Most chronic liver diseases are not sufficiently treatable at present and very often progress to liver cirrhosis and hepatocellular carcinoma (HCC). Whereas eradicating the primary cause of HCC, e.g. chronic viral hepatitis, is currently unattainable, our goal is the identification and molecular characterization of central molecular mechanisms and inflammatory signalling pathways that play a role in the mediation of liver injury, liver cirrhosis and ultimately liver cancer which might be the basis for the future development of novel drugs. Our lab focuses on the following three aspects of liver research, featuring both basic science projects in genetically modified mice and cell culture as well as more clinically oriented projects in patient cohorts treated at our clinic. In all three topics we have currently free positions for medical students that want to do their medical thesis as well as for biologists/biological chemists (Master, Thesis, Post Doc). We are collaborating with several groups in the US and Europe.
Topic 1: The role of inflammatory signalling pathways in hepatocarcinogenesis.
We have generated several conditional knockout mice for central molecules that mediate the communication between extracellular inflammatory messengers (cytokines, chemokines) as well as inflammatory cells (Lymphocytes, monocytes, NK cells etc.) to transcriptional programmes and basic cellular processes in parenchymal liver cells (immune responses, proliferation, cell death, malignant transformation). We are using immunological and cell biological technologies such as FACS, cell sorting, Electro-Mobility-Shift-Assays, Western Blots etc. to study the role of these molecules in mouse models and primary cell culture systems.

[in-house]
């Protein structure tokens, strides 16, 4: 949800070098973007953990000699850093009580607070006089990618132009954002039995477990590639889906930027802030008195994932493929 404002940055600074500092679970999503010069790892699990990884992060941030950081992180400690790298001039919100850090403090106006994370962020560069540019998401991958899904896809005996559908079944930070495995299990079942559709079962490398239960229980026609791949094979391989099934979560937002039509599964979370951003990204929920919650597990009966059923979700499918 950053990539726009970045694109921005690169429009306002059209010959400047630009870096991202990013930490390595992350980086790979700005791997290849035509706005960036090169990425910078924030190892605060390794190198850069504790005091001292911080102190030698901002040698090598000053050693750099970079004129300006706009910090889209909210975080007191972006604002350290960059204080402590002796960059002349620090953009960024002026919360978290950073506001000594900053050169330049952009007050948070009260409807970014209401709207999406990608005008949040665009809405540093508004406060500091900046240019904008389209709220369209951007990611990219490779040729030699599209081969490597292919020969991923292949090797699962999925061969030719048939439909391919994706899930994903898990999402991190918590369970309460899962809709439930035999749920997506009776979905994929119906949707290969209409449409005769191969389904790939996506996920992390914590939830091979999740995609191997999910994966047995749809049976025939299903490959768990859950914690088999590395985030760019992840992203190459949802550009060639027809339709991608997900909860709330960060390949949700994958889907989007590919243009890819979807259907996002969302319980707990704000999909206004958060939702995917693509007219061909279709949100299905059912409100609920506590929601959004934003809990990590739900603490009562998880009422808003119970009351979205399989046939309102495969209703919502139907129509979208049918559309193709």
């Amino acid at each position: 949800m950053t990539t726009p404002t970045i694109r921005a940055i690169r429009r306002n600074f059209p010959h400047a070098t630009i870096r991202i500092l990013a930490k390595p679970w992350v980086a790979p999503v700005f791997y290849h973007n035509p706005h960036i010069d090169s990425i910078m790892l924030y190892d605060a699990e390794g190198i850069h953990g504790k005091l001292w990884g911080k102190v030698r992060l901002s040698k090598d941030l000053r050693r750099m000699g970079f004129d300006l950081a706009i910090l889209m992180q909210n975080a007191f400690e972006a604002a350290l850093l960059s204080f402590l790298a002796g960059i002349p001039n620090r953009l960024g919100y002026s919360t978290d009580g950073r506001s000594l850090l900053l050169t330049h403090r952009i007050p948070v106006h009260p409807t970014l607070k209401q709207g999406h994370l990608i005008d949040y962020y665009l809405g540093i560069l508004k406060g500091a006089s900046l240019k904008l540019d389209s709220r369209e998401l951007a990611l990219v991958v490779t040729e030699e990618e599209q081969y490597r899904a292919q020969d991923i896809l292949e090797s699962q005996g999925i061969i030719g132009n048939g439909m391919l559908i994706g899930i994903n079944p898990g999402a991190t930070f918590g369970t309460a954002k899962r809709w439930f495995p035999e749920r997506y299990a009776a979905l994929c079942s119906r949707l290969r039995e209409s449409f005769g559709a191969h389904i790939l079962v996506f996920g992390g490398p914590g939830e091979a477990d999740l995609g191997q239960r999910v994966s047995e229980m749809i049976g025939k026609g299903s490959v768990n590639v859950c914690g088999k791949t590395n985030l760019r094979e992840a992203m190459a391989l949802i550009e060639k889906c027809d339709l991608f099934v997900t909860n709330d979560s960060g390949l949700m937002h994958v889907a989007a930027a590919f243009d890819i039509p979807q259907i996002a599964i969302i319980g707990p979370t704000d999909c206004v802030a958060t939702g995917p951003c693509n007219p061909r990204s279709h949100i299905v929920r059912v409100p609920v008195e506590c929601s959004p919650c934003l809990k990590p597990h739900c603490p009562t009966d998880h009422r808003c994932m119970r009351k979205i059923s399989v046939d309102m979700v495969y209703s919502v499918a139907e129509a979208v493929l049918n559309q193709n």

Topic 2: The role of miRNAs in models of hepatic disease.
We have recently started to study the role of the newly discovered microRNAs, small non-coding RNAs that play a role in the repression of gene transcription/translation. As such, we could show a new molecular role of the microRNA-29 family in the mediation of liver fibrosis. Moreover, we are studying the role of microRNA in the development of liver cancer.
Topic 3: MicroRNAs as novel biomarkers in patients with gastrointestinal cancer.
In these more clinical projects, we are evaluating the potential of measuring microRNA-levels in the serum of patients with cancer in the GI-Tract (colon-cancer, liver cancer, pancreas cancer, stomach cancer). We want to find out, if they can be used in future to detect cancer at an early stage or to predict treatment responses and outcome in patients undergoing surgery or chemotherapy. This project is an interdisciplinary study together with the department of surgery.